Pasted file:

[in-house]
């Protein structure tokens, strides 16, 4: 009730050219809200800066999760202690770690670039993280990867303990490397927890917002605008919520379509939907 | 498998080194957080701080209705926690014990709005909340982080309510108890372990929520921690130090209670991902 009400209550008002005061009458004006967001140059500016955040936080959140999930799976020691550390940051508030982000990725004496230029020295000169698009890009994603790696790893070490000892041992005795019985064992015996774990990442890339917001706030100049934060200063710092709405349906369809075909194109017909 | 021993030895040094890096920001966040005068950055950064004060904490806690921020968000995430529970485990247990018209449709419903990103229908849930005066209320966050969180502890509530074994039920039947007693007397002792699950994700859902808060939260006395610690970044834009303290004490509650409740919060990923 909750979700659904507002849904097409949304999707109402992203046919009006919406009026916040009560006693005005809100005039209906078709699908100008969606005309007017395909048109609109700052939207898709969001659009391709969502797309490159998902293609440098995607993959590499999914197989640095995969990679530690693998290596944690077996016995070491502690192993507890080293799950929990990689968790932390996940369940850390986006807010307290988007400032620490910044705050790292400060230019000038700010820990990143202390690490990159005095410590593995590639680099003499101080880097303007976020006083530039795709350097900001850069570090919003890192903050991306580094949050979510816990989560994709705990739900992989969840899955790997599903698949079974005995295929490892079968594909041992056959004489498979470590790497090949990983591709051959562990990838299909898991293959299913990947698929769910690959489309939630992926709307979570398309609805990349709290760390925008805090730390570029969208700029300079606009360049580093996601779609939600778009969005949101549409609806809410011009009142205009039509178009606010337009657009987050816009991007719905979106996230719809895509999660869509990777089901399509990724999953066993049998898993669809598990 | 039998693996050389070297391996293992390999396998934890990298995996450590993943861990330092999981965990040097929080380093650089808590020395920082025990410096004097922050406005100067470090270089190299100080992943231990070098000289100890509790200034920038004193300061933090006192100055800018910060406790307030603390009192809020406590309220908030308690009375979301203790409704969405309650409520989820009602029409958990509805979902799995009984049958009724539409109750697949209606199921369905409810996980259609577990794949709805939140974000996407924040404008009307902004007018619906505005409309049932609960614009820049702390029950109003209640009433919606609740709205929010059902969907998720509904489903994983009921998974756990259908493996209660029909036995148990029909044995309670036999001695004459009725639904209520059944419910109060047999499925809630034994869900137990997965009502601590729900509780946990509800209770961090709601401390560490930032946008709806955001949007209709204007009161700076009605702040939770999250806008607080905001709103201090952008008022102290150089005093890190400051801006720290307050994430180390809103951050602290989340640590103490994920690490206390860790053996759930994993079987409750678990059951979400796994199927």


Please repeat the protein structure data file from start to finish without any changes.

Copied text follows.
[in-house]
């Protein structure tokens, strides 16, 4: 009730050219809200800066999760202690770690670039993280990867303990490397927890917002605008919520379509939907 | 498998080194957080701080209705926690014990709005909340982080309510108890372990929520921690130090209670991902 009400209550008002005061009458004006967001140059500016955040936080959140999930799976020691550390940051508030982000990725004496230029020295000169698009890009994603790696790893070490000892041992005795019985064992015996774990990442890339917001706030100049934060200063710092709405349906369809075909194109017909 | 021993030895040094890096920001966040005068950055950064004060904490806690921020968000995430529970485990247990018209449709419903990103229908849930005066209320966050969180502890509530074994039920039947007693007397002792699950994700859902808060939260006395610690970044834009303290004490509650409740919060990923 909750979700659904507002849904097409949304999707109402992203046919009006919406009026916040009560006693005005809100005039209906078709699908100008969606005309007017395909048109609109700052939207898709969001659009391709969502797309490159998902293609440098995607993959590499999914197989640095995969990679530690693998290596944690077996016995070491502690192993507890080293799950929990990689968790932390996940369940850390986006807010307290988007400032620490910044705050790292400060230019000038700010820990990143202390690490990159005095410590593995590639680099003499101080880097303007976020006083530039795709350097900001850069570090919003890192903050991306580094949050979510816990989560994709705990739900992989969840899955790997599903698949079974005995295929490892079968594909041992056959004489498979470590790497090949990983591709051959562990990838299909898991293959299913990947698929769910690959489309939630992926709307979570398309609805990349709290760390925008805090730390570029969208700029300079606009360049580093996601779609939600778009969005949101549409609806809410011009009142205009039509178009606010337009657009987050816009991007719905979106996230719809895509999660869509990777089901399509990724999953066993049998898993669809598990 | 039998693996050389070297391996293992390999396998934890990298995996450590993943861990330092999981965990040097929080380093650089808590020395920082025990410096004097922050406005100067470090270089190299100080992943231990070098000289100890509790200034920038004193300061933090006192100055800018910060406790307030603390009192809020406590309220908030308690009375979301203790409704969405309650409520989820009602029409958990509805979902799995009984049958009724539409109750697949209606199921369905409810996980259609577990794949709805939140974000996407924040404008009307902004007018619906505005409309049932609960614009820049702390029950109003209640009433919606609740709205929010059902969907998720509904489903994983009921998974756990259908493996209660029909036995148990029909044995309670036999001695004459009725639904209520059944419910109060047999499925809630034994869900137990997965009502601590729900509780946990509800209770961090709601401390560490930032946008709806955001949007209709204007009161700076009605702040939770999250806008607080905001709103201090952008008022102290150089005093890190400051801006720290307050994430180390809103951050602290989340640590103490994920690490206390860790053996759930994993079987409750678990059951979400796994199927």